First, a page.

It’s a strange experience to see the exact same thing whether your eyes are open or closed. You can turn out all the lights in a room and your eyes will eventually adjust, at least a little. But last Thursday I was in a place so pitch-black mine never did.
SpaceTime Tanks, located below street level on Lincoln near Fullerton, has four sensory deprivation tanks and claims, at 24, to be the oldest center of its kind in the world. I arrived in the early evening and was greeted by Eric Polcyn, the bright-eyed, cheery owner. He showed me where to stash my shoes, under a bench by the door, next to four or five other pairs, then handed me a clipboard with a release form.
I was pretty nervous about getting in the tank. I can become overwhelmed to the point of panic by the vastness of a night sky in the middle of nowhere, and I was afraid being confined in the nothingness of the tank might have the same effect. I also have a mild dream phobia–I’m scared of what my mind will think of when left to run wild. But my summer housemate is an avid floater, and when he comes home from a session he looks completely blissed out. So I went ahead and checked the box next to the statement “I am fully responsible for my thoughts and actions.”
Before the hour-long session began, Polcyn delivered a spiel on theories of floating that lasted almost as long. “Original researchers,” he said, “were interested in how our nervous systems work: Are we robots? What is a human being?” Whoa, buddy, easy on the Philip K. Dick shit. In a tank, “you become the main source of information,” Polcyn continued, “and you start wondering: Who are you? What are you? What’s going on?”
He said he’d knock on the door of the tank when the hour was up, and I’d emerge into the glow of a heat lamp–its red light would let me know that it was time, that I wasn’t hearing an “unofficial knock.” Um, “unofficial knock”? I was afraid to ask.
He left, and I showered as instructed. Then I pushed in the foam earplugs provided and opened the door to an eight-foot-long, four-foot-tall chamber, slightly wider than my wingspan, filled with a solution of water and 800 pounds of Epsom salts. Neither the door to the tank nor the one to my room had a lock, which was simultaneously reassuring and distressing: I wouldn’t be trapped, but then again, anyone could bust in at any time.
I stepped into the tank, crouching, and let the door close behind me. I squatted, then sat–the bottom of the tank was grainy–then finally lay down, and immediately bobbed to the surface. It felt like the most comfortable bed in the world, perfectly molded to every different position I tried.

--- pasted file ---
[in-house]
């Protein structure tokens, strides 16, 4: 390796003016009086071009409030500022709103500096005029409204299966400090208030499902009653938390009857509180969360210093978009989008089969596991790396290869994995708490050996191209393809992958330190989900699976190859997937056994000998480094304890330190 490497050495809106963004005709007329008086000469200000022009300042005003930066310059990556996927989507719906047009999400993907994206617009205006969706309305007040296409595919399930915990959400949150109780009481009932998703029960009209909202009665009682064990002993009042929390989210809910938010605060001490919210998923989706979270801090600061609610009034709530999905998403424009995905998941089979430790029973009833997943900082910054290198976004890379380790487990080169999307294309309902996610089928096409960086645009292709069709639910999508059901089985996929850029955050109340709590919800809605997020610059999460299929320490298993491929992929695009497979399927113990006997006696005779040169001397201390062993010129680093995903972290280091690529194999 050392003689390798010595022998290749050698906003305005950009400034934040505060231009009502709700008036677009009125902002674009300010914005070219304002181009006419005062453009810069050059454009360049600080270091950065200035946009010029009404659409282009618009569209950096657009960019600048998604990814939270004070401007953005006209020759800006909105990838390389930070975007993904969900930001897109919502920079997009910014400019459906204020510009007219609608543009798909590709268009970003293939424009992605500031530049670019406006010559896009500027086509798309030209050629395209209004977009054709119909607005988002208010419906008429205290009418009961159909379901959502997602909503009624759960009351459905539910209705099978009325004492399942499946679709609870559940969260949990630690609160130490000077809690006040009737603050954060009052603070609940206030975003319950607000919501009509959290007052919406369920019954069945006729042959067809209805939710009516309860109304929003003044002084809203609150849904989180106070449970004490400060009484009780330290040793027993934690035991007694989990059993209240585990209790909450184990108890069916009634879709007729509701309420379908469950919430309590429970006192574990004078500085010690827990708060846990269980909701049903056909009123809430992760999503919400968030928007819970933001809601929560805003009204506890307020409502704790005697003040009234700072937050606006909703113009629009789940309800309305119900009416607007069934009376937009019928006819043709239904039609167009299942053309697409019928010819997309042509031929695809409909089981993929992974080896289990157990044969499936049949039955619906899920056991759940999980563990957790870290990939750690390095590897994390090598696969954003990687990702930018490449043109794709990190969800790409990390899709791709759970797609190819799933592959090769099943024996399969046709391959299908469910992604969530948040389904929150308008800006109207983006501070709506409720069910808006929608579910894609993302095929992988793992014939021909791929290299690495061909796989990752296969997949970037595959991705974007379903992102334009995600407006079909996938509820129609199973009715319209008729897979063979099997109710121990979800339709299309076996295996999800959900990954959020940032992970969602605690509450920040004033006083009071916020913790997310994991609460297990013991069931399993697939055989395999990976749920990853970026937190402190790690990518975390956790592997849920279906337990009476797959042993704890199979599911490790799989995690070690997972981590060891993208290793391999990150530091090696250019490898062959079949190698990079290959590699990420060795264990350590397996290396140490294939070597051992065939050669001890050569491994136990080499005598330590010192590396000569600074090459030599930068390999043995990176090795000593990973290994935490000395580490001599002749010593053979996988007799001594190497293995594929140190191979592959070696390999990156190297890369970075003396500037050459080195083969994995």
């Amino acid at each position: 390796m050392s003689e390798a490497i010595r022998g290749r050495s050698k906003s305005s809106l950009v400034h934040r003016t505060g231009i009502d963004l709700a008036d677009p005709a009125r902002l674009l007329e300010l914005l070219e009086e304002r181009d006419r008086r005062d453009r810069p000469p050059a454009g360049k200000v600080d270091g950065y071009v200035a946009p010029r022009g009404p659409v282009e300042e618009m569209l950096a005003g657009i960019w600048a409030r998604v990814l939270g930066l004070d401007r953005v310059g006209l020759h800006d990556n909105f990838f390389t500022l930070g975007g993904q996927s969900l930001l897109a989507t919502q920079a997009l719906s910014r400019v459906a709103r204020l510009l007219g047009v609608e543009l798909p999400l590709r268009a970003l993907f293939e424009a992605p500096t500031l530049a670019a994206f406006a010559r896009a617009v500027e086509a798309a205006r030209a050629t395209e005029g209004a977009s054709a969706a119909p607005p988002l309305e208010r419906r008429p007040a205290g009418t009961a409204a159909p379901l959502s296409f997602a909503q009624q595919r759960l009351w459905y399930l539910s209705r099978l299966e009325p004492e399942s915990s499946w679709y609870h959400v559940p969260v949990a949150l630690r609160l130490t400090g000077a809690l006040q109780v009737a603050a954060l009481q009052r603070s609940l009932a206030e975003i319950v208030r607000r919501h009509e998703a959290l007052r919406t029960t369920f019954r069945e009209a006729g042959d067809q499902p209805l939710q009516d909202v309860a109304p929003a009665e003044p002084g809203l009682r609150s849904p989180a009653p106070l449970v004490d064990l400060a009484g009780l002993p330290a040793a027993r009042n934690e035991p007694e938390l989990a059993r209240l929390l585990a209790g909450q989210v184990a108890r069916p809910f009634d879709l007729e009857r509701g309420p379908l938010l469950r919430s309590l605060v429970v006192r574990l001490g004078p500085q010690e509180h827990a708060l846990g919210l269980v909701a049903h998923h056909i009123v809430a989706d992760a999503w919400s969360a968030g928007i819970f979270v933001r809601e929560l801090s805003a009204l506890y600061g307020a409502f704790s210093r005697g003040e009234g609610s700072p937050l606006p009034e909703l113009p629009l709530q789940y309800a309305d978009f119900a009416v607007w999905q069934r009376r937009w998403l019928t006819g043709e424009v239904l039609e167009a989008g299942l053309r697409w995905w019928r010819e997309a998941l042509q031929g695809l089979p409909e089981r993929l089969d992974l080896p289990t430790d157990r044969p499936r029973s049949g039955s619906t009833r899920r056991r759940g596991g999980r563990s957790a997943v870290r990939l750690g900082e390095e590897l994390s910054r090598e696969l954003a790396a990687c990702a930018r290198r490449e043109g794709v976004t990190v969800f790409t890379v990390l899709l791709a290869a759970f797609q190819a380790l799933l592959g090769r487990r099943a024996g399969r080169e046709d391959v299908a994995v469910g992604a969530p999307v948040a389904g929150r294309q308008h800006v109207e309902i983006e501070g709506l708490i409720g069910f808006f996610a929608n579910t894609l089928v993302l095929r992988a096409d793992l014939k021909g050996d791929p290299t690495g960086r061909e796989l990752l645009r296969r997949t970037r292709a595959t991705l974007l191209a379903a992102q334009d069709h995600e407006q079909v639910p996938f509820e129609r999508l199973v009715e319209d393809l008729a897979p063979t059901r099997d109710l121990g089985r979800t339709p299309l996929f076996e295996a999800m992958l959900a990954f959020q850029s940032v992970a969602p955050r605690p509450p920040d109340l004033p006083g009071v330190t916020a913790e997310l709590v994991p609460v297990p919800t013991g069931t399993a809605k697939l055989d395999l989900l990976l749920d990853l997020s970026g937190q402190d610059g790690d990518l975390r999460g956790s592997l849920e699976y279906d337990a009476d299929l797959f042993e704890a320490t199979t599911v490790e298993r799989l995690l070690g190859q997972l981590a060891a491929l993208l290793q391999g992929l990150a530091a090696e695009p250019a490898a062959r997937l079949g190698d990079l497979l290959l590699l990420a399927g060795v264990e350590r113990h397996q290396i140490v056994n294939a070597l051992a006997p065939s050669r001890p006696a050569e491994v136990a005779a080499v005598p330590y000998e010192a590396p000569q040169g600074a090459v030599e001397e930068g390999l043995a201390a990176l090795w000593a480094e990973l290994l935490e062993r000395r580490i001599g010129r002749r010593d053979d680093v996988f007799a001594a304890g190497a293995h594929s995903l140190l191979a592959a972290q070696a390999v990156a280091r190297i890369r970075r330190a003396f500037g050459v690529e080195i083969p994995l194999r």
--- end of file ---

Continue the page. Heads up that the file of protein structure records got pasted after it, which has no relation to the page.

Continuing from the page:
Gradually I took my mind off its leash, first paying attention to sounds. I could hear the air filter toward the back faintly buzzing away, and every noise my body made was amplified, as if I were under an enormous stethoscope. I did, in fact, hear knocking sounds, and I’m not sure where they came from, but there was no red light so I stayed put.
I opened my eyes and stared into the never-ending blackness. Eventually I saw my eyes looking back at me, blinking when I blinked, and I felt so embarrassed by my own corny visual that it turned on me. A snout and maw full of sharp teeth appeared to complete the face, and when it snapped at me I sat up sputtering, groping for the door. I splashed my face, the emulsion burning my eyes, and knocked out an earplug. My body felt so heavy it took a year to get to the opening; after that I propped open the door with a towel so I could have a bit of light.
Polcyn told me the hour would go by both fast and slow, but it crawled. Starship’s “We Built This City” was stuck in my head almost the whole time, which was the opposite of relaxing. It felt similar to being on a tanning bed–holding still in a small, enclosed space and letting your mind wander. But while the tank was boring, at times excruciatingly so, tanning is all danger, sizzle, and stimulation, the crackly hot yang to floating’s gentle yin. But reentering the atmosphere after a tanning session makes everything feel sharp and cold and slow by comparison. After my experience in the flotation tank, I emerged to a world of softened corners and hazy light, possessed by stillness.
At Lollapalooza two days later, the effect still hadn’t worn off. I wandered through Grant Park in a bit of a daze, a hundred unfamiliar faces whizzing by every second, and wondered, just as Polcyn said I would, Where am I? What’s my role in all this?
The media tent was bustling as only a tent full of people who tell kids what’s cool could: the atmosphere was calculatedly casual with an air of self-importance. I headed into the crowd, where it seemed like more people were talking to their friends than actually watching the bands.
The two girlfriends I was supposed to meet got special all-access passes that allowed them to sit in the bleachers on the side of the stage where Sonic Youth was playing, so I stayed with the hoi polloi, behind the lawn barricade, where I could see my friends clearly, and they could see me too. We waved. They didn’t come down to say hello.
I watched them wiggle a little to Sonic Youth’s lackluster set, but they mostly chatted with each other. If they weren’t interested in the music, why were they even there?
Then I got off my high horse and realized that I do the same thing: I like going places just for the special treatment, whether or not I care about the actual event. Some time ago I decided my place was in the VIP bleachers. I have the flotation tank to thank for changing that, if only for a day.
Art accompanying story in printed newspaper (not available in this archive): photos/Andrea Bauer, Marty Perez.